Tags: court | public | recording | police

Supreme Court Says Public Can Continue Recording Police on Duty

By    |   Monday, 26 Nov 2012 04:22 PM

An Illinois prosecutor's attempt to prohibit people from using devices such as smart phones and video cameras to record police officers while on the job has been struck down by the Supreme Court.

The ruling on Monday left in place a lower court’s decision against the law, which would have carried with it a maximum prison term of 15 years for violators.

The justices had taken up an appeal filed by Cook County State's Attorney Anita Alvarez related to a 2010 American Civil Liberties Union lawsuit against an Illinois anti-eavesdropping law which critics claimed restricted their freedom of speech.

A Chicago federal appeals court had ordered in May 2011 that authorities stop enforcing the law, which they found “likely violates” the First Amendment.

For years ACLU staffers have monitored the actions of police claiming their supervision acted as a safeguard against abuses from authorities.

“The ACLU of Illinois continues to believe that in order to make the rights of free expression and petition effective, individuals and organizations must be able to freely gather and record information about the conduct of government and their agents – especially the police,” said ACLU of Illinois’ Legal Director Harvey Grossman, according to the Chicago Tribune. “The advent and widespread accessibility of new technologies make the recording and dissemination of pictures and sound inexpensive, efficient and easy to accomplish."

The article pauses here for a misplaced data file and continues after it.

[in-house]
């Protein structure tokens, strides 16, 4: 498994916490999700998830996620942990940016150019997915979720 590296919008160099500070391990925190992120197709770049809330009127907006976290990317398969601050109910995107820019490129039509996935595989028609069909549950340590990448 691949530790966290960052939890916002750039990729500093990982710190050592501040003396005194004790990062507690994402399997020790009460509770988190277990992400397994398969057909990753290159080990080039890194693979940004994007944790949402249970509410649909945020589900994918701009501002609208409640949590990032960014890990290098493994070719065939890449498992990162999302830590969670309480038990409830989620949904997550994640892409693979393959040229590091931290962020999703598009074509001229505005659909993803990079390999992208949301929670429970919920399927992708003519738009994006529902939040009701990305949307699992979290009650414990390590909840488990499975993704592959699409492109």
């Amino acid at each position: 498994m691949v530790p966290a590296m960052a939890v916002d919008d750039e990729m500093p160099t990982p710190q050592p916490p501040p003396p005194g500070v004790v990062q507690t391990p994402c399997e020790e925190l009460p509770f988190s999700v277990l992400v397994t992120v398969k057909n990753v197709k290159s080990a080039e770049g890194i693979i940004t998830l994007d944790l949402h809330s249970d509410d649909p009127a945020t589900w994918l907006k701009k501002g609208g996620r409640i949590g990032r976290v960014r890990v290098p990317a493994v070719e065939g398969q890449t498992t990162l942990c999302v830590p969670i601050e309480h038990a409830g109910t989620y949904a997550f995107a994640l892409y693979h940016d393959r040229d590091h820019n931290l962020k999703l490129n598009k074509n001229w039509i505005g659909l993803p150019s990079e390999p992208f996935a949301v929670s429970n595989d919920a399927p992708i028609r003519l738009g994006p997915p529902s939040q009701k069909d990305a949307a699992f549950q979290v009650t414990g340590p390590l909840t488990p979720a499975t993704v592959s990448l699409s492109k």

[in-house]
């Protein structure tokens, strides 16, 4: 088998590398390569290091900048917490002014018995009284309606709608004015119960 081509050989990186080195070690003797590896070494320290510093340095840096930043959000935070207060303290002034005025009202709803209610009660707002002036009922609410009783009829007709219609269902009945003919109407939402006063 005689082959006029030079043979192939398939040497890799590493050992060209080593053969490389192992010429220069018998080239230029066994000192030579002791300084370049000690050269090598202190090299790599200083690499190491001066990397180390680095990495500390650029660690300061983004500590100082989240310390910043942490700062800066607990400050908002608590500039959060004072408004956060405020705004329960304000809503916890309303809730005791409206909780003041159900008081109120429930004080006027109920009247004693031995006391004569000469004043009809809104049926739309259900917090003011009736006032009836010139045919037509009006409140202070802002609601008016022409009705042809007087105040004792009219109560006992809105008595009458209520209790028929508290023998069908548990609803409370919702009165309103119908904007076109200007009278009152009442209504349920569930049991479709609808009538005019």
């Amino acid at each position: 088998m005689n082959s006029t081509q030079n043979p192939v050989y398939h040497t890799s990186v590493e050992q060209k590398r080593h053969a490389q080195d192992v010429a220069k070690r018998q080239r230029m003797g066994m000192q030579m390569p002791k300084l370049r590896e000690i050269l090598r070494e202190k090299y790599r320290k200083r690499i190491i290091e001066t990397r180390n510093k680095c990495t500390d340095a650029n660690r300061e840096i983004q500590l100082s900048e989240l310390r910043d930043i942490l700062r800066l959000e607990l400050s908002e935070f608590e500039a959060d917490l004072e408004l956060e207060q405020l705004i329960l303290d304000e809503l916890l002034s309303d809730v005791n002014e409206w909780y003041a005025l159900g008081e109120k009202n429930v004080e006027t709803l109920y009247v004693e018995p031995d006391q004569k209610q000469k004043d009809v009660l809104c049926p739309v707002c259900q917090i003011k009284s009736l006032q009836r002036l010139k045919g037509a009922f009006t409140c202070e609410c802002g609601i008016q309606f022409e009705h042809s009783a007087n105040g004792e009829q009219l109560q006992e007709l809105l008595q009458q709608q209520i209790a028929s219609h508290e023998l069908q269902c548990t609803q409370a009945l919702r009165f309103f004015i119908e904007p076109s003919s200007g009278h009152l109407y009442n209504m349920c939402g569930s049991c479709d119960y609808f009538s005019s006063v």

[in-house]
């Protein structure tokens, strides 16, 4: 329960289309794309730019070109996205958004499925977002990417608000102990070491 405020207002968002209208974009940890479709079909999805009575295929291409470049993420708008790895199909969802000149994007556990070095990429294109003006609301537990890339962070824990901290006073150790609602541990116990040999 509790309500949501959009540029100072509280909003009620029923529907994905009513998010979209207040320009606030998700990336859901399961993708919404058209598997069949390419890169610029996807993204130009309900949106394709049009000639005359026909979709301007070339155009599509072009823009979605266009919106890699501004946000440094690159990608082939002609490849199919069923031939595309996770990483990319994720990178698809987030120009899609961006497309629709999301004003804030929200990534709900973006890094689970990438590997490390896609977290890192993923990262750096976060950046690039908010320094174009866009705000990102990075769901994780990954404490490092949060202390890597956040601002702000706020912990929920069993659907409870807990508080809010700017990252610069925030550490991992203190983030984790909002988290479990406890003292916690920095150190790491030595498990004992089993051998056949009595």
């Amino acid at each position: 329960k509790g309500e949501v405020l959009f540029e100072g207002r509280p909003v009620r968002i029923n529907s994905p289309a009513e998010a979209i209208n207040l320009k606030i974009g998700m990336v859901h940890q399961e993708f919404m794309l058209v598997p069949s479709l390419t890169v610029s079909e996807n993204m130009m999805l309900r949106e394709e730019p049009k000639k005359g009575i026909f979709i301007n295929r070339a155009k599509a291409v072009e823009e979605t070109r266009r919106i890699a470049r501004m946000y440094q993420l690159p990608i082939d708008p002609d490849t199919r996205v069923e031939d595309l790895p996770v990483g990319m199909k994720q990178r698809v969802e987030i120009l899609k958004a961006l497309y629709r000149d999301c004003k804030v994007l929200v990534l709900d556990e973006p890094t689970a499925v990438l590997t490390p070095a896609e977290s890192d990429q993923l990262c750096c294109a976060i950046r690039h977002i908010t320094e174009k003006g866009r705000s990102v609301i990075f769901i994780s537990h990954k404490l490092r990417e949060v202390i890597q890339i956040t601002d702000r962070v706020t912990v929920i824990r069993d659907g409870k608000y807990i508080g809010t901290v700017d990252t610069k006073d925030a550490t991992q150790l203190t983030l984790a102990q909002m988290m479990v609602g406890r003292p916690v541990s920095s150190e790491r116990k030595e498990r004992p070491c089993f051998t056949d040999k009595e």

The controversy surrounding the anti-eavesdropping law has been boiling over since last August when a jury in Cook County acquitted a woman in connection with the recording of a Chicago police internal affairs investigator, who she felt was attempting to dissuade her from filing a sexual harassment complaint against a police officer.

The law was subsequently declared unconstitutional by judges in Cook and Crawford counties.

This February, the state attorney in McLean County decided to drop similar charges against a man who had been accused of recording an officer during a traffic stop after citing flaws in the law according to reports.

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A prosecutor's attempt to prohibit people from continuing to use devices such as smart phones and video cameras to record police officers while on the job has been struck down by the Supreme Court.
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2012-22-26
Monday, 26 Nov 2012 04:22 PM
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